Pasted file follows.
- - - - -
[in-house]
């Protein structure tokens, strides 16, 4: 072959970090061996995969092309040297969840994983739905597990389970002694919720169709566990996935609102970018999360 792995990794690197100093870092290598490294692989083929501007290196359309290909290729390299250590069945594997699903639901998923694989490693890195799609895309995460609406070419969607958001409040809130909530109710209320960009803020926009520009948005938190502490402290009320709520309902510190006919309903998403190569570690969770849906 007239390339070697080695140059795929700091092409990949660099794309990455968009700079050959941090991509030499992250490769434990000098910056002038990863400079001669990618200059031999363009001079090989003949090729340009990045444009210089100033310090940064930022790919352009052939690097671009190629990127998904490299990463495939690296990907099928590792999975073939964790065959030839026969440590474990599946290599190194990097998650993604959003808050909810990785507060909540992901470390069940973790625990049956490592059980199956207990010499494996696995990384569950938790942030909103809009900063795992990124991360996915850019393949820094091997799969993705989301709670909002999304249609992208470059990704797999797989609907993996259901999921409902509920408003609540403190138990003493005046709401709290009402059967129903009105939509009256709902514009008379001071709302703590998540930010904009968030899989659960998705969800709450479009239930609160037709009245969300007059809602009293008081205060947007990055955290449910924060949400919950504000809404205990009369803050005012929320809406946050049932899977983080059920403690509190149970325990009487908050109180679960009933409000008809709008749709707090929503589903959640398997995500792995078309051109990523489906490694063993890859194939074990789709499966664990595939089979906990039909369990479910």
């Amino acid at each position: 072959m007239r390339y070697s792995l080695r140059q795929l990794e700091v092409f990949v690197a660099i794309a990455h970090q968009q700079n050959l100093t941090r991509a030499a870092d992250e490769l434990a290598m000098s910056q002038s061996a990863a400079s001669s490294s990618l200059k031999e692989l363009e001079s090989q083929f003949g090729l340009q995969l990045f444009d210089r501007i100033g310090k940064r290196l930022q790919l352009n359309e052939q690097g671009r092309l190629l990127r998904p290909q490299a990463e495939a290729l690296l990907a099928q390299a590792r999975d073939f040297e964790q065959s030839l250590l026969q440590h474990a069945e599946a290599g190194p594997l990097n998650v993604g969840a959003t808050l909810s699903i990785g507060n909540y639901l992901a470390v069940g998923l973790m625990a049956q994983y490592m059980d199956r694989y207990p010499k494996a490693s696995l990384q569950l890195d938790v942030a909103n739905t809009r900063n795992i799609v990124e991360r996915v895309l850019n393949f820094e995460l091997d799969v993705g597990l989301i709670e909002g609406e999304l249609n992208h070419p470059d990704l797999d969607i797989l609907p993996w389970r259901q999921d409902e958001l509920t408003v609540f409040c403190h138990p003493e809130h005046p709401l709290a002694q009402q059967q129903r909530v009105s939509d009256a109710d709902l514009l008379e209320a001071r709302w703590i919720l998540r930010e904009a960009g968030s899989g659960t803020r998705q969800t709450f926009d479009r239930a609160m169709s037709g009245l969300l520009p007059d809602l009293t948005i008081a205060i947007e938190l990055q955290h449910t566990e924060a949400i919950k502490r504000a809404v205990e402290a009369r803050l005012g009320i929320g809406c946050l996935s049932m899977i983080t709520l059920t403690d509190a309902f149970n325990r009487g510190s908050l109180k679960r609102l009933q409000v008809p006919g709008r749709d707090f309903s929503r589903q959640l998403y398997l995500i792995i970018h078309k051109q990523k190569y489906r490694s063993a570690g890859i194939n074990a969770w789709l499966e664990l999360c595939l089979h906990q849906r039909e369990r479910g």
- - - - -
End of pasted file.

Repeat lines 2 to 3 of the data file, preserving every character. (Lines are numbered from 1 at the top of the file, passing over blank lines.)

């Protein structure tokens, strides 16, 4: 072959970090061996995969092309040297969840994983739905597990389970002694919720169709566990996935609102970018999360 792995990794690197100093870092290598490294692989083929501007290196359309290909290729390299250590069945594997699903639901998923694989490693890195799609895309995460609406070419969607958001409040809130909530109710209320960009803020926009520009948005938190502490402290009320709520309902510190006919309903998403190569570690969770849906 007239390339070697080695140059795929700091092409990949660099794309990455968009700079050959941090991509030499992250490769434990000098910056002038990863400079001669990618200059031999363009001079090989003949090729340009990045444009210089100033310090940064930022790919352009052939690097671009190629990127998904490299990463495939690296990907099928590792999975073939964790065959030839026969440590474990599946290599190194990097998650993604959003808050909810990785507060909540992901470390069940973790625990049956490592059980199956207990010499494996696995990384569950938790942030909103809009900063795992990124991360996915850019393949820094091997799969993705989301709670909002999304249609992208470059990704797999797989609907993996259901999921409902509920408003609540403190138990003493005046709401709290009402059967129903009105939509009256709902514009008379001071709302703590998540930010904009968030899989659960998705969800709450479009239930609160037709009245969300007059809602009293008081205060947007990055955290449910924060949400919950504000809404205990009369803050005012929320809406946050049932899977983080059920403690509190149970325990009487908050109180679960009933409000008809709008749709707090929503589903959640398997995500792995078309051109990523489906490694063993890859194939074990789709499966664990595939089979906990039909369990479910």
């Amino acid at each position: 072959m007239r390339y070697s792995l080695r140059q795929l990794e700091v092409f990949v690197a660099i794309a990455h970090q968009q700079n050959l100093t941090r991509a030499a870092d992250e490769l434990a290598m000098s910056q002038s061996a990863a400079s001669s490294s990618l200059k031999e692989l363009e001079s090989q083929f003949g090729l340009q995969l990045f444009d210089r501007i100033g310090k940064r290196l930022q790919l352009n359309e052939q690097g671009r092309l190629l990127r998904p290909q490299a990463e495939a290729l690296l990907a099928q390299a590792r999975d073939f040297e964790q065959s030839l250590l026969q440590h474990a069945e599946a290599g190194p594997l990097n998650v993604g969840a959003t808050l909810s699903i990785g507060n909540y639901l992901a470390v069940g998923l973790m625990a049956q994983y490592m059980d199956r694989y207990p010499k494996a490693s696995l990384q569950l890195d938790v942030a909103n739905t809009r900063n795992i799609v990124e991360r996915v895309l850019n393949f820094e995460l091997d799969v993705g597990l989301i709670e909002g609406e999304l249609n992208h070419p470059d990704l797999d969607i797989l609907p993996w389970r259901q999921d409902e958001l509920t408003v609540f409040c403190h138990p003493e809130h005046p709401l709290a002694q009402q059967q129903r909530v009105s939509d009256a109710d709902l514009l008379e209320a001071r709302w703590i919720l998540r930010e904009a960009g968030s899989g659960t803020r998705q969800t709450f926009d479009r239930a609160m169709s037709g009245l969300l520009p007059d809602l009293t948005i008081a205060i947007e938190l990055q955290h449910t566990e924060a949400i919950k502490r504000a809404v205990e402290a009369r803050l005012g009320i929320g809406c946050l996935s049932m899977i983080t709520l059920t403690d509190a309902f149970n325990r009487g510190s908050l109180k679960r609102l009933q409000v008809p006919g709008r749709d707090f309903s929503r589903q959640l998403y398997l995500i792995i970018h078309k051109q990523k190569y489906r490694s063993a570690g890859i194939n074990a969770w789709l499966e664990l999360c595939l089979h906990q849906r039909e369990r479910g």